Traumatic life events may increase the risk for atrial fibrillation in women over the age of 45, according to a cross-sectional study published in The American Journal of Cardiology.
Researchers analyzed participants over the age of 45 who participated in the Women’s Health Study for psychosocial stress, acute stress, and chronic stress and the relationship these stressors had on atrial fibrillation.
Participants filled out questionnaires dealing with acute, chronic, and lifetime stressors in 8 stress domains: work, work-family spillover, financial, traumatic life events, discrimination, partner stress, neighborhood stress, and negative life events in the past 5 years.
A cumulative stress score was calculated weighing each stress domain. Atrial fibrillation was reported on a questionnaire and confirmed by a committee of physicians.
Of the 24,809 women included in the study, 953 had atrial fibrillation. In this subgroup, the mean age was 75.5 years old, 98.3% were white, 68.13% had a household income greater than $40,000, and 91.5% were diagnosed with hypertension.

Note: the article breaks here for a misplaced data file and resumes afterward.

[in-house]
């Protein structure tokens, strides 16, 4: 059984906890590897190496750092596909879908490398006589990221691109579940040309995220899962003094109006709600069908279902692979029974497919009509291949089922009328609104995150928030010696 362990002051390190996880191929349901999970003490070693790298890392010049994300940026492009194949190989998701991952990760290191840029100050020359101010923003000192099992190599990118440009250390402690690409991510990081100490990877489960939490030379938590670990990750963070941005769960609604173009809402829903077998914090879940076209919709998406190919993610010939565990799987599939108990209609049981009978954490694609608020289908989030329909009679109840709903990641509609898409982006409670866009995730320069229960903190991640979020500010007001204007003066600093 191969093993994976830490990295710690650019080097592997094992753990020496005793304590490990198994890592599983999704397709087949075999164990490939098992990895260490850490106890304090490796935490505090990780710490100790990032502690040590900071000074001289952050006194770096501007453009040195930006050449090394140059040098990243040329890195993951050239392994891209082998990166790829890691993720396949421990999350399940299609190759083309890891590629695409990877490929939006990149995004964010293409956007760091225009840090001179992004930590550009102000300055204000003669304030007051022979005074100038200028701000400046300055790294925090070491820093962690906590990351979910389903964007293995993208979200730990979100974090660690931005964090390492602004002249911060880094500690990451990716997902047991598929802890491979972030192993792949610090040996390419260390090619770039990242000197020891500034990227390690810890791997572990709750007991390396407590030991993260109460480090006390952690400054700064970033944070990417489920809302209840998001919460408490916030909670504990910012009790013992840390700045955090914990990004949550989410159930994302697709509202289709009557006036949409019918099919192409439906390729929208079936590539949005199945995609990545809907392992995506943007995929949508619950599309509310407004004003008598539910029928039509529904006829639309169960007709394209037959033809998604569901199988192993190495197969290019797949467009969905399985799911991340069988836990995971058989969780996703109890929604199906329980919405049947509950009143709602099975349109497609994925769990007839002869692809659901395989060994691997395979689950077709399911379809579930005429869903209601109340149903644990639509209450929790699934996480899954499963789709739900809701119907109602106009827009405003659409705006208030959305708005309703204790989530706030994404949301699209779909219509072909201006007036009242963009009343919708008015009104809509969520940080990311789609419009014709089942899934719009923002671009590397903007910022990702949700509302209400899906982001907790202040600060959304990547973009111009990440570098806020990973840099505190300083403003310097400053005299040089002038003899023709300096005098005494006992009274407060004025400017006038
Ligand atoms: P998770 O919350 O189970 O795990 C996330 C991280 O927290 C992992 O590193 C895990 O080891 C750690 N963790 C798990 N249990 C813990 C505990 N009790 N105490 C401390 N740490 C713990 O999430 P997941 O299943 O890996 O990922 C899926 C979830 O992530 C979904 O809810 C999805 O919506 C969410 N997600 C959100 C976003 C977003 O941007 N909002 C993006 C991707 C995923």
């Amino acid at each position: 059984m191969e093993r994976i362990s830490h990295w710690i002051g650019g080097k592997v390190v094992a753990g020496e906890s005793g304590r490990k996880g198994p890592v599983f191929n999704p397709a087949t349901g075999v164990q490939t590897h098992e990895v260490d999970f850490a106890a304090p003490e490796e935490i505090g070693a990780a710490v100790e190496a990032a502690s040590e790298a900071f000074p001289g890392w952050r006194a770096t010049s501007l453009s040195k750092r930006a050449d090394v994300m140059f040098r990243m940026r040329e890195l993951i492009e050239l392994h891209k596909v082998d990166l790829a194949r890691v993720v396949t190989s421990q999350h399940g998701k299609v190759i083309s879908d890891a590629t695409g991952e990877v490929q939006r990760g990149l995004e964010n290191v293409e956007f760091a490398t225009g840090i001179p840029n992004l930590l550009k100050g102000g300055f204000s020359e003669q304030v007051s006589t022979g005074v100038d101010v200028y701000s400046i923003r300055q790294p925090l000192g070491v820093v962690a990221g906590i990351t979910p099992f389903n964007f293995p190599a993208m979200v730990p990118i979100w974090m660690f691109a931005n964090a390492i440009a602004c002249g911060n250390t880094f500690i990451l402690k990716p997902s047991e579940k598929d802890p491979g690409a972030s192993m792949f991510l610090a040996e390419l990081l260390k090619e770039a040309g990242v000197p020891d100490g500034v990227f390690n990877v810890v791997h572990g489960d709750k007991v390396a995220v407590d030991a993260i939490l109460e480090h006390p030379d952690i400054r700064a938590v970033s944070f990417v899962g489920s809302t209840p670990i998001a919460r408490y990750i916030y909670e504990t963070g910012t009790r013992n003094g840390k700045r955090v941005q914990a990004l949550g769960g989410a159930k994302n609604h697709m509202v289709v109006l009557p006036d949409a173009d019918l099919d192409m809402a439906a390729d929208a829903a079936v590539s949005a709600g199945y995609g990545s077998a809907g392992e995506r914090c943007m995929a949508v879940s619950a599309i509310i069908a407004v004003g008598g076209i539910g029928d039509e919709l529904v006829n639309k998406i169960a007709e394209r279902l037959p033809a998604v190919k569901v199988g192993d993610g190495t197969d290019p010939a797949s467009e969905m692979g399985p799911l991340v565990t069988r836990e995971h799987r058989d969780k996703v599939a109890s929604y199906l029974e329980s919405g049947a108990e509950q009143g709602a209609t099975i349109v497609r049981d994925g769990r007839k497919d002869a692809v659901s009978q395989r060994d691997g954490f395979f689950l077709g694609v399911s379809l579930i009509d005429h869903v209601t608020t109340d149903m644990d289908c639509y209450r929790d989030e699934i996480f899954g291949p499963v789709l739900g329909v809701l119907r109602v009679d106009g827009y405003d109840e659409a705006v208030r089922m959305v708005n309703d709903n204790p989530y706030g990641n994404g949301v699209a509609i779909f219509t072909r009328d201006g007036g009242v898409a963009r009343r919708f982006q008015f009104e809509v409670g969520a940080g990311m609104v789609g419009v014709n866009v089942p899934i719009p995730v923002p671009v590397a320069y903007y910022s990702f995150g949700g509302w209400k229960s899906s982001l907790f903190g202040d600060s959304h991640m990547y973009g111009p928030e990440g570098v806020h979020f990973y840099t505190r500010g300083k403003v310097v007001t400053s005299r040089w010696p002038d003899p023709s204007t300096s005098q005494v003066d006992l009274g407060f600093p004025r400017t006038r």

Women with atrial fibrillation had significantly higher traumatic life event domain stress scores and significantly lower cumulative stress scores when compared to women without atrial fibrillation (P <.0001, for both).
Future studies need to evaluate the causal relationship between the stressors and the development of atrial fibrillation, include a more diverse background of participants, and analyze asymptomatic atrial fibrillation.
The researchers concluded that there may be a relationship between traumatic life event stress and atrial fibrillation in women over the age of 45 years old.
Westcott SK, Beach LY, Matsushita F, et al. Relationship between psychosocial stressors and atrial fibrillation in women >45 years of age [published online August 17, 2018]. AM J Cardiol. doi: 10.1016/j.amjcard.2018.07.044